I appreciated the array of formal and informal assignments that Bean introduced in these two chapters. The notion that slight variations can produce dramatically different end products is something I’ve felt keenly as a first-time instructor. If anything, I’ve learned to err on the side of specificity – the more concrete, the better. Each week, my students write peer reviews of each other’s fiction workshop submissions. I laid out guidelines in my syllabus in broad strokes, encouraging constructive criticism and demanding textual evidence to support their claims. While typical for a workshop format, I realize now that this sort of assignment lacks the “guiding constraints” that Bean outlines in chapter 5. The work I’ve evaluated in this first month has ranged from concise and reasonable to utterly obtuse and objectionable.
Unfortunately, due to the nature of workshopping in general, I can only set forth so many stipulations for the peer reviews. A few formal assignments will bolster the course and allow me to corral them a bit better (not to sound overly authoritarian). I’ve already seen this in the focused exercises I asked the students to work on – freewriting based on specific prompts relating to character or creative germination. I hope a more “academic” (re: not creative) assignment will further solidify their grasp on the rather amorphous concepts we’ve been batting around. There’s a performative element to this reinforcing kind of work: writing it makes it real.
Exploratory writing seems to be a halfway point between the formal assignment and the unrestricted workshop response. The dialectical notebook, in particular, seems like a good way to spur conversation in small groups. I’m also glad that Bean considers the amount of instructor time required to evaluate such writing. Even without grades, merely keeping track of these assignments is no small feat in itself!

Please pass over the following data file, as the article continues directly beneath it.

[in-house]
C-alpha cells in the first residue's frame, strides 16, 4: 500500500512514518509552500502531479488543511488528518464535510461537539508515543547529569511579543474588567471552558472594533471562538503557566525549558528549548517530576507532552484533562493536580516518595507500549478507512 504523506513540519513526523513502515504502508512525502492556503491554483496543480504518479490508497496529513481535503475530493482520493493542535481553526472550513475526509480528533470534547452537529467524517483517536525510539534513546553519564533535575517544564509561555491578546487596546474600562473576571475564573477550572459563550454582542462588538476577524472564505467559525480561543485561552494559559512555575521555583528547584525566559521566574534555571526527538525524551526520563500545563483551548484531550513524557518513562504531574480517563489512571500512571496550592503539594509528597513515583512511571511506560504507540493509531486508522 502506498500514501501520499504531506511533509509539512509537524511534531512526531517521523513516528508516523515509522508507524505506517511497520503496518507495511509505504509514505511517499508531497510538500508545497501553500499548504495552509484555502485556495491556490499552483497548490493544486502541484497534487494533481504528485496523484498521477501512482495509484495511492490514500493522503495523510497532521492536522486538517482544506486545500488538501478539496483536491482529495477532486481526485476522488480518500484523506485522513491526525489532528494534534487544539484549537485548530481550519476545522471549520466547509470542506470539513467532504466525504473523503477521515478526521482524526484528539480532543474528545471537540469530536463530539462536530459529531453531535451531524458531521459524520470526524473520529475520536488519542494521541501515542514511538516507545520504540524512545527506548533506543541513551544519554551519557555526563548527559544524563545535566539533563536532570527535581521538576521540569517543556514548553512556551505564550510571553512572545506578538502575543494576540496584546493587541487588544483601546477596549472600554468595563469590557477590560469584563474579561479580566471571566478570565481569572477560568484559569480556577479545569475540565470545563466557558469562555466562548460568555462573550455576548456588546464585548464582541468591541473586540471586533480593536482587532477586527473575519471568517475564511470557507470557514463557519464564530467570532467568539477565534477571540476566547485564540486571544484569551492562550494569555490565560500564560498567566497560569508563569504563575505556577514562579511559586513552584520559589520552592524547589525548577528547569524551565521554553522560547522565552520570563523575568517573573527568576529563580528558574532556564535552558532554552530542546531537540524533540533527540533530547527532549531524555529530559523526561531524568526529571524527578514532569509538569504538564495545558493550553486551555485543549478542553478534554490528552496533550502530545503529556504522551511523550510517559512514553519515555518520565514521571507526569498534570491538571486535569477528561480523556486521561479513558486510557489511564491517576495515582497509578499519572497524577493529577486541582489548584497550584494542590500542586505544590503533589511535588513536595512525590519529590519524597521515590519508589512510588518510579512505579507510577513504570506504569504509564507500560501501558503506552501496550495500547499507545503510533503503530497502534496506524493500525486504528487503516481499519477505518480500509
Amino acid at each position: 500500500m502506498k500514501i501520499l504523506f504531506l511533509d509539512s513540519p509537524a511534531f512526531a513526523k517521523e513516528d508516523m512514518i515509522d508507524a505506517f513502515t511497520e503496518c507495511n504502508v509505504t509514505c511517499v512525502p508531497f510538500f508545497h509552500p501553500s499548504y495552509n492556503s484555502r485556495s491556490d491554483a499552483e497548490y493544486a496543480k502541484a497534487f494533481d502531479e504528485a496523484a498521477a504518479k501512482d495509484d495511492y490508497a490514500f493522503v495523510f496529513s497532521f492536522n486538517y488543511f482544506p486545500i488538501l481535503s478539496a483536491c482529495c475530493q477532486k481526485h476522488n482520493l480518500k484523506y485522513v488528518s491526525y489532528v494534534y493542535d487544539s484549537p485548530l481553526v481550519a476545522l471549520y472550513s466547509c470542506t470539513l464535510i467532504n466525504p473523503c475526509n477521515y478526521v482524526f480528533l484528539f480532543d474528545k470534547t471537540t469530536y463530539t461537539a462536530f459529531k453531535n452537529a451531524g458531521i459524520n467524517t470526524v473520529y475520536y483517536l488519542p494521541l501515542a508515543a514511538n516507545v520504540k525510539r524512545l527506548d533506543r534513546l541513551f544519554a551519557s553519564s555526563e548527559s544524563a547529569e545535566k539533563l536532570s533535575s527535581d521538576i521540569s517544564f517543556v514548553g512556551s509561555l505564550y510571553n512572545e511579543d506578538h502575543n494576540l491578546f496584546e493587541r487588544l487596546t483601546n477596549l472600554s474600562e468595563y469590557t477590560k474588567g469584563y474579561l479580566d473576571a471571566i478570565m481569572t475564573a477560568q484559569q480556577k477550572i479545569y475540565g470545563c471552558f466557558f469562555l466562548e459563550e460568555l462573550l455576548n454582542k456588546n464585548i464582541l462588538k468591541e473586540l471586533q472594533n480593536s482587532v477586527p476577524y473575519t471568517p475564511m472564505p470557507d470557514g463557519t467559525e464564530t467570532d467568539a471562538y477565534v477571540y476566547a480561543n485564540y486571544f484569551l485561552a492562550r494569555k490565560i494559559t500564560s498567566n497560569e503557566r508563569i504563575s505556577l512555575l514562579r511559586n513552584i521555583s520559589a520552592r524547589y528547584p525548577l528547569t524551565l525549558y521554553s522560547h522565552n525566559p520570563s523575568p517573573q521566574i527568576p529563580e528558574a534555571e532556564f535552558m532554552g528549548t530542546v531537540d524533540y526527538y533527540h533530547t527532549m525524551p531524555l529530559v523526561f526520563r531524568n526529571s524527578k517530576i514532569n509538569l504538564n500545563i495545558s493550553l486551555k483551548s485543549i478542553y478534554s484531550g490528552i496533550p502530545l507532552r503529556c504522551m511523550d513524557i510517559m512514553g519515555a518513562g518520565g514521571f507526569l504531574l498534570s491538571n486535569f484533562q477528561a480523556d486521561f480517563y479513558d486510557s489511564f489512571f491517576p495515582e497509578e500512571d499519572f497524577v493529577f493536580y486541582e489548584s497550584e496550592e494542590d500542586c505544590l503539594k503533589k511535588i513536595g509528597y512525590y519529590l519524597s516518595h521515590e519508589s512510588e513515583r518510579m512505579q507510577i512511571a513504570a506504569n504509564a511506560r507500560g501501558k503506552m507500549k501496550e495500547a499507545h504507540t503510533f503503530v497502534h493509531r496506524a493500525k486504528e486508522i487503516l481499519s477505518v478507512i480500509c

The levels of response to high/low stakes work, as outlined by Elbow, elicited the strongest reaction from me. I understand the necessity for a continuum, but I wonder if the “supportive response” with no criticism can be effective at all. I guess I wouldn’t think that any rational response, even if it is a critique, could cause “harm” to a student, but maybe I haven’t been teaching long enough. The workshop responses I’ve been writing for the students’ stories probably operate at the highest stakes of critical feedback. But here’s my dilemma: am I just killing myself unnecessarily each week since I’m not assigning a letter grade to these work-in-progress submissions? How do I adapt this continuum of grading for a creative writing course?
At this point, I’m starting to feel like I need to raise the stakes for my students. Even if Elbow points out that we should “honor nonverbal knowing,” I’ve been thinking about the importance of verbal articulation. Elbow says that people form judgments of character based on speech. How do we encourage and incorporate the ability to talk about our work in the classroom without alienating students who may be naturally reticent? In addition, he thinks that students “take almost anything we write as criticism.” Has this been true in your experience?